There is a major change in service management coming up in Linux, where traditional System V init will be replaced by a modern alternative, called systemd.
With Red Hat moving to systemd in Red Hat Enterprise Linux 7 (see for example) and Debian finally settling on systemd as an init system the need to properly implement service management for Atlassian applications using systemd is becoming more substantial.
In comparison to traditional SysV init scripts, systemd offers a far more concise way to define how services should be started. In its most bare form, a systemd unit file can consist of around a dozen configuration lines which define how the service is started. This is in stark contrast to around 100-200 lines of shell code traditional init scripts consist of. For simple applications, creating an unit file is a trivial task if you know how to start and stop your application (ie. which commands to use). For a quickstart on system unit files, see Lennart Poettering’s excellent discussion on basics of unit files in his blog here.
The easiest solution to implement a service file for Confluence would be one that would use start-confluence.sh as ExecStart and stop-confluence.sh as ExecStop. However, systemd developers and the community consider this type of unit files kludgy and discourage implementation of unit files this way. A good, quite passionate discussion relating to implementing a proper unit file for Tomcat can be read in Red Hat’s Bugzilla, in ticket 842346.
I consider the implementation done in Fedora 20 pretty good (this is the solution described by the above Bugzilla ticket), and have based my solution of top of it. There are a few shortcomings in the Fedora’s solution I wanted to address, namely inability to restart the service after failure (due to missing ability to track PID file) and an unhandy convention for placing Tomcat files under /var/lib/tomcats which does not suit well for everyone’s file system layout.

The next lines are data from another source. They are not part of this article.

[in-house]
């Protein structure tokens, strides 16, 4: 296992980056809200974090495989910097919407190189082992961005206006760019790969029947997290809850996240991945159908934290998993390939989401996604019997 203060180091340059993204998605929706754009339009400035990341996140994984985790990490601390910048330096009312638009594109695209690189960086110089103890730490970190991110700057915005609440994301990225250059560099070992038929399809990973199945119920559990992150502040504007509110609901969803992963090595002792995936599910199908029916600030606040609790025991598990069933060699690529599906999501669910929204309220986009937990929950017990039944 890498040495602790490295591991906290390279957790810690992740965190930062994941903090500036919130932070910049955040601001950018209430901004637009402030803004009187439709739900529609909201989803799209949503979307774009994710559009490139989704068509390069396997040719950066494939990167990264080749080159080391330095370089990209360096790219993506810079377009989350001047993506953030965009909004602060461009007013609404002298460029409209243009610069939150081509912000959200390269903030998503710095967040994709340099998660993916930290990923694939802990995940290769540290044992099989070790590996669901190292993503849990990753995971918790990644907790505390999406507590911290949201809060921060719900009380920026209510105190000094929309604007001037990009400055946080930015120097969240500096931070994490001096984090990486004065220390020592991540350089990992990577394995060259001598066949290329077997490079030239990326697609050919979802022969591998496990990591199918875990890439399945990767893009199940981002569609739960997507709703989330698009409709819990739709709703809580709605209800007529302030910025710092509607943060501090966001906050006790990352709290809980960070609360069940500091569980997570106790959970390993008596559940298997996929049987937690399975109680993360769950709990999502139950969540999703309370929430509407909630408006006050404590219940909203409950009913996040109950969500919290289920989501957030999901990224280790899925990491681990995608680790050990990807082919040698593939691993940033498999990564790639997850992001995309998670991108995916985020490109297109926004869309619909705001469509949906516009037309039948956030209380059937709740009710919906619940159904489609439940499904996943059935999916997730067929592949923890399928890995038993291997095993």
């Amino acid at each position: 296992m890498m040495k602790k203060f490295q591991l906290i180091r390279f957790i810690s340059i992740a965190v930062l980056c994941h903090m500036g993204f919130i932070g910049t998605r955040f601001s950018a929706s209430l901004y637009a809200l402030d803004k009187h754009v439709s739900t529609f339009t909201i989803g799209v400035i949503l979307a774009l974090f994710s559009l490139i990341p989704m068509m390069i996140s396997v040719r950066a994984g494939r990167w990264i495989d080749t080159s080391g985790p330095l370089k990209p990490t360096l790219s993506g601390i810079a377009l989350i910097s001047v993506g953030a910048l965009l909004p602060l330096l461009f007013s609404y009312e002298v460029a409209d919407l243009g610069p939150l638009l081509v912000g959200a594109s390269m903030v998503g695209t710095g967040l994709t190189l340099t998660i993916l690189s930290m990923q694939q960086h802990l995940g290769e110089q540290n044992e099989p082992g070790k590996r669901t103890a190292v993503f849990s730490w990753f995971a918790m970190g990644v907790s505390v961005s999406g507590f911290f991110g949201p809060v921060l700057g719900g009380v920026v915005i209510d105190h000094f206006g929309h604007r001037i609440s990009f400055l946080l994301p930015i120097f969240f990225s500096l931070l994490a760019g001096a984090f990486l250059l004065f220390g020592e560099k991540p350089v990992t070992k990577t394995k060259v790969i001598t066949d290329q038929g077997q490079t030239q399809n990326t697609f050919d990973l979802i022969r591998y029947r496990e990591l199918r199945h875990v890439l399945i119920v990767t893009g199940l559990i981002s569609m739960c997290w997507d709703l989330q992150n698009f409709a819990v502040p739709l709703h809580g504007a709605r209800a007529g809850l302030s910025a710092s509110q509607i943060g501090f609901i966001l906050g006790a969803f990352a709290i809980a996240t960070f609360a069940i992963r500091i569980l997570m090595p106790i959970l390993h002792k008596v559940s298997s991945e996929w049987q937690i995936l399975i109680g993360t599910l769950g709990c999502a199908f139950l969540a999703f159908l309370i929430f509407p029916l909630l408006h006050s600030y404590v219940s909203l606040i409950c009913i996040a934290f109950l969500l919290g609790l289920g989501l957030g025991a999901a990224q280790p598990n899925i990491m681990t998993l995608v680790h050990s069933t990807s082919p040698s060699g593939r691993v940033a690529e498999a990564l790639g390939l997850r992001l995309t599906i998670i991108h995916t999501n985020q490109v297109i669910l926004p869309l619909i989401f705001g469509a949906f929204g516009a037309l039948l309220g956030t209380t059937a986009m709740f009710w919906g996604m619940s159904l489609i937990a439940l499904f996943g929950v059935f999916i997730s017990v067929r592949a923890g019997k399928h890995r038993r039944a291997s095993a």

My solution can be downloaded from: http://jussiha.staff.ambientia.fi/downloads/confluence-tomcat-systemd.zip , place files in directory libexec to /usr/libexec/ambtomcat, the sysconfig/confluence file to /etc/sysconfig and system/confluence.service to /etc/systemd/system. All configuration related to service (JAVA_OPTS etc.) is done in /etc/sysconfig/confluence, which means that the traditional way of configuring Tomcat startup parameters via setenv.sh is not utilized at all. If you are not using Fedora 20, you also need the file /usr/share/java-utils/java-functions from package javapackages-tools to use this solution. To get the file, see the Fedora package sources here.
Review both the sysconfig and the service file so that the file paths reflect your installation. After you are done, Confluence can be started by invoking systemctl start confluence. Review that the startup works by using journalctl –f –u confluence.service